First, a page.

On the other hand, if you’re in a hot climate, then you might be considering leaving the door open to create a beneficial draft. If you’d like to do this but are still worried about predators, consider installing a removable screen that fits over the opening for the door. By using a screen like this on hot nights, you can get both protection and ventilation for your coop.

Additionally, if you’re not a fan of having to go into the run and open and close the door, many owners say that automatic coop doors are incredibly helpful. One of the only downsides to automatic doors is that they can cost about $100-$200. However, they can be worth it if your setup and budget allow it.

Keep in mind that one shouldn’t fully rely on automatic doors and should still check on chickens before locking up. If the flock isn’t checked on, it’s possible to close a predator into the coop, causing an even worse problem.

If you like the idea of an automatic door, but you’re more of a DIYer, then consider making your own door using a pulley system that can close the chicken coop from the outside of the run.

Should You Close the Chicken Coop Door at Night?

If the weather allows it, chicken coops should be closed at night. As many predators are nocturnal, this will greatly increase the amount of protection for your chickens. If the nighttime weather is too hot, and you’d like to leave their door open to create a draft, confirm that the run is secure first.

Some nocturnal predators that commonly feed on chickens are:

  • Raccoons
  • Possums
  • Skunks
  • Owls
  • Minks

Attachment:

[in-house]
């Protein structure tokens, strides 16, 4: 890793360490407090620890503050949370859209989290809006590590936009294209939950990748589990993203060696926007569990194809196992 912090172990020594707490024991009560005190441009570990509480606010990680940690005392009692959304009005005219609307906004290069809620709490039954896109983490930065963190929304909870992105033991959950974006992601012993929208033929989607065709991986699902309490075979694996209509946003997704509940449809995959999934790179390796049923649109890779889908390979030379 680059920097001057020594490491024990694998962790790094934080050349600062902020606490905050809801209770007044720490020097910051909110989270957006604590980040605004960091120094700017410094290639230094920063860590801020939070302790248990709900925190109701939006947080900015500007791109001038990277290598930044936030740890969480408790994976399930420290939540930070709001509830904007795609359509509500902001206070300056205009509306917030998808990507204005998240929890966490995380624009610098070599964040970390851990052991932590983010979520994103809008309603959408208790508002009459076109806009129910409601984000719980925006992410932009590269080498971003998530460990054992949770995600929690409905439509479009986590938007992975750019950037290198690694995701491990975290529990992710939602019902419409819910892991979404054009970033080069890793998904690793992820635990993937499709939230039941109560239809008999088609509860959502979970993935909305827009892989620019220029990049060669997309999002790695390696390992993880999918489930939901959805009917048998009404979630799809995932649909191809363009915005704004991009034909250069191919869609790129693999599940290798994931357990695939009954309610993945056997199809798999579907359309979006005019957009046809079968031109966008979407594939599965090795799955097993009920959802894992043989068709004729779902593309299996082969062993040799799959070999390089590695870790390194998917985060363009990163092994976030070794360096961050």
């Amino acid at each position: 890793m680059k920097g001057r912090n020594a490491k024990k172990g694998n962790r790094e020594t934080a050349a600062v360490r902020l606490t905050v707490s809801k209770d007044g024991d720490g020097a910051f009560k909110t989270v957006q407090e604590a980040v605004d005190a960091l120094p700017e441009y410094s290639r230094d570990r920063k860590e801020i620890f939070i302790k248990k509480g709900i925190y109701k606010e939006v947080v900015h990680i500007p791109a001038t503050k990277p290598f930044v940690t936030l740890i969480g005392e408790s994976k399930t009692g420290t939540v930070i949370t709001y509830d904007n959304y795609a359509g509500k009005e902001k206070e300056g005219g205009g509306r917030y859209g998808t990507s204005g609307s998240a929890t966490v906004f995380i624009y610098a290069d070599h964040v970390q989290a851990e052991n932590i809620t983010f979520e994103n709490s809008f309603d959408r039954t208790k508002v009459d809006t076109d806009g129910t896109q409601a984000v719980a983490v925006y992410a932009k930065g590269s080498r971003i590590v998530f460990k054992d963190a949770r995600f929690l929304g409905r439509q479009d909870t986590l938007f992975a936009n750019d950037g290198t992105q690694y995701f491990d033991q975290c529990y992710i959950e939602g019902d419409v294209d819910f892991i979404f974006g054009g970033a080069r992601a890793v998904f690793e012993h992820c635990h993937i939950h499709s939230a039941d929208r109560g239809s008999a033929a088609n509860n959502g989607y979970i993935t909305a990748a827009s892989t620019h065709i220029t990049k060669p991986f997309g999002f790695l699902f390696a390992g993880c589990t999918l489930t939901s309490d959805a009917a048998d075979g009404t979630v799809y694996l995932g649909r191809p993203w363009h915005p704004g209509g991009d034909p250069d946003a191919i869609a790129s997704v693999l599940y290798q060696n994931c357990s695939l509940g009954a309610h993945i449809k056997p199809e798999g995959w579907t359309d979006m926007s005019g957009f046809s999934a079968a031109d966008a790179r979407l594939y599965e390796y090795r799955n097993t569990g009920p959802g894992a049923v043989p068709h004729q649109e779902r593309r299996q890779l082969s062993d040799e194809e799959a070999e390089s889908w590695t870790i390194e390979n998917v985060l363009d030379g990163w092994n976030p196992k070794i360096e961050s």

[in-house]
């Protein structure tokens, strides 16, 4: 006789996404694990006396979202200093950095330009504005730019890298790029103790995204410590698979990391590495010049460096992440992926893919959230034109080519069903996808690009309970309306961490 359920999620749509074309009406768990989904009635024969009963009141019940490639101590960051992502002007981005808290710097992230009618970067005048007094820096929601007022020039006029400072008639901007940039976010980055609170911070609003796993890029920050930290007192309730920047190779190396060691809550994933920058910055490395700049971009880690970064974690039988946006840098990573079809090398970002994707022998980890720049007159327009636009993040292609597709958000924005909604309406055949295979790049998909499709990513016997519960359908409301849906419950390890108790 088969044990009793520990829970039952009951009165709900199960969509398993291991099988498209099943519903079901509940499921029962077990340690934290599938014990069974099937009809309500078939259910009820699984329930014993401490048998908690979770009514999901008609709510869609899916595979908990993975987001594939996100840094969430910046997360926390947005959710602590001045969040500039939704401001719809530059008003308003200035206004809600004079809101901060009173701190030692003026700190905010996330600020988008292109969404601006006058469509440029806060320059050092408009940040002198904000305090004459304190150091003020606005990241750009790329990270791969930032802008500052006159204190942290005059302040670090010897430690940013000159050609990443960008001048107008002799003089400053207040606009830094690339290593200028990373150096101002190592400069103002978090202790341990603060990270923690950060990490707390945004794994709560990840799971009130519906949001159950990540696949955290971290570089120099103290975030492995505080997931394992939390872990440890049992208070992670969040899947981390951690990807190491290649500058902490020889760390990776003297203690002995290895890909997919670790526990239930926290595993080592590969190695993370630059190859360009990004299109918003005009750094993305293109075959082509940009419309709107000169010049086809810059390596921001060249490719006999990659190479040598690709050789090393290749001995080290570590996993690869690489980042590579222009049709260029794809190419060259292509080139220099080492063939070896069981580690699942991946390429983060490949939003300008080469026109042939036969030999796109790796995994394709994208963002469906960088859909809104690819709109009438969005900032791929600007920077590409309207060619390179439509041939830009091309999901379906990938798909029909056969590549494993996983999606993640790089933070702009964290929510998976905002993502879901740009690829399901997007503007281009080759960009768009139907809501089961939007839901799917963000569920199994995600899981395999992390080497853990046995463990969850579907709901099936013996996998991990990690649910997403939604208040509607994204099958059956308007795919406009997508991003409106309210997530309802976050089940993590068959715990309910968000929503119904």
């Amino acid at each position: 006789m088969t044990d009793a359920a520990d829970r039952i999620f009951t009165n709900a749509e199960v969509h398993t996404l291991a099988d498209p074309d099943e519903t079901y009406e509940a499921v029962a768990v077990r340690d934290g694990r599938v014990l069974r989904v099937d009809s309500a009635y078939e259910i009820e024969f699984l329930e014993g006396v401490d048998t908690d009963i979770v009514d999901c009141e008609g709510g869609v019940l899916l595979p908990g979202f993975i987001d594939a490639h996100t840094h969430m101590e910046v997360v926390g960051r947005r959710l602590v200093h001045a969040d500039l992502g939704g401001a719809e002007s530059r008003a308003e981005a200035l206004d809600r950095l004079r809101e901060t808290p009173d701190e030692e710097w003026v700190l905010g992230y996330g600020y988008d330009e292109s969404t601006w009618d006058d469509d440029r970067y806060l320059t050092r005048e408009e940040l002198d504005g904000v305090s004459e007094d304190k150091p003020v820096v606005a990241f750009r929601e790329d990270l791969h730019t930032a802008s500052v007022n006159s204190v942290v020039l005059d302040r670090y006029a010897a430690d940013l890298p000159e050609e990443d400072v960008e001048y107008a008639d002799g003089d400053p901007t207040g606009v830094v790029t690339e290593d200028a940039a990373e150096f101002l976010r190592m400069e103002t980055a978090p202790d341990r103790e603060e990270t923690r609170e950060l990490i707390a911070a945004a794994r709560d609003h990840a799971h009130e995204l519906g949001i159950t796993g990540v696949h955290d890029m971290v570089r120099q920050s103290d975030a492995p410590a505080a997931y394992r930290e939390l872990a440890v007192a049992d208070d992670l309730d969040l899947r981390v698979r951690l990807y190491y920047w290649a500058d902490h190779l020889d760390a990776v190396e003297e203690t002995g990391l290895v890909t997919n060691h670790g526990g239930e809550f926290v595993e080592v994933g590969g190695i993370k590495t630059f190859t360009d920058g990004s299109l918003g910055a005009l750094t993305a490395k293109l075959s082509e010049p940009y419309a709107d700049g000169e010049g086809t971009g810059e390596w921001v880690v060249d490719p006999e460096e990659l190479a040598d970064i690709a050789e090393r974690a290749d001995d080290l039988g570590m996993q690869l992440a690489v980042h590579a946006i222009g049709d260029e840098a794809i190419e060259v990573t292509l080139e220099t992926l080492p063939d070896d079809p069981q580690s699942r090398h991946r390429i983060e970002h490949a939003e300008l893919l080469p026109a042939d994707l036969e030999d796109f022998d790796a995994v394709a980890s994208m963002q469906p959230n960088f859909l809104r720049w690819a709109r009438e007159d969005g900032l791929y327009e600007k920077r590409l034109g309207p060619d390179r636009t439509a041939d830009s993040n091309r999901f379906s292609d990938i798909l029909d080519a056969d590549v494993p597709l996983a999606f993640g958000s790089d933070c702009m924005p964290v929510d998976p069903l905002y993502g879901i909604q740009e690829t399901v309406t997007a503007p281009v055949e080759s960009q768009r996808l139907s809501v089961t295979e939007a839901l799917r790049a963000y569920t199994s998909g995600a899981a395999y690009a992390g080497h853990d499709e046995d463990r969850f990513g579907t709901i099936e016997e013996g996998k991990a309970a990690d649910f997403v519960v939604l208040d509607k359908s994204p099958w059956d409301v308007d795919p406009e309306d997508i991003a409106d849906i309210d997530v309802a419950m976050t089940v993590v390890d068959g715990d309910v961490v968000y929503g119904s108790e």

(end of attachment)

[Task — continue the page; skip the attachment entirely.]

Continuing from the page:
• Weasels

If you’re interested in learning more about common chicken predators, you can check out this post by scoopfromthecoop.com.

Which Doors Are Best for Chicken Coops?

The best doors for chicken coops are sliding doors. This is because the doors have more leverage from the extra lip as well as predators have a hard time opening them. For convenience, these doors can also be automated. Chicken coop doors that are on a latch aren’t as secure and can even be undone by some predators.

If you currently don’t have a door for your coop and are looking for a good, secure door that also opens easily, consider getting a sliding door. These are easy to open and have increased security over coop doors that are on a hinge. Hinged doors can be undone if the predator figures out how to lift up the latch (which some predators, such as raccoons, can do).

To add to this, if you like sliding doors, but don’t like the manual effort of going into the run or coop to open and close them, then consider getting an automatic sliding door. There’s a reason why they’ve become so popular for chicken coops.

Keep in mind that it’s still a good practice to check on your flock regularly as predators can sometimes find or create new gaps in the run and coop. This will also help prevent accidentally locking predators into the coop.

If you’re interested in getting an automatic door for your coop, ChickenGuard on Amazon is one of the most popular and reputable brands among chicken owners.

Can Chickens Go Through a Flap Door?

Chickens typically can’t go through a flap door that cats and dogs commonly use. However, you can use rubber strips over the door with gaps (much like a large, walk-in freezer). As long as chickens can see what’s on the other side, they’ll be able to go through the door.

Flap doors can be much more affordable than some other door options (such as automatic doors), so installing one can make sense. However, most flap doors obstruct the view to the outside, so chickens see it more as a wall or closed door. Having rubber flaps not only show a bit of what’s on the other side, but they sway in the wind and can signal that they’re movable.

If you’re looking for a DIY automatic chicken coop door, you’re in luck. In the video below, April Wilkerson shows how you can make your own automatic chicken coop door.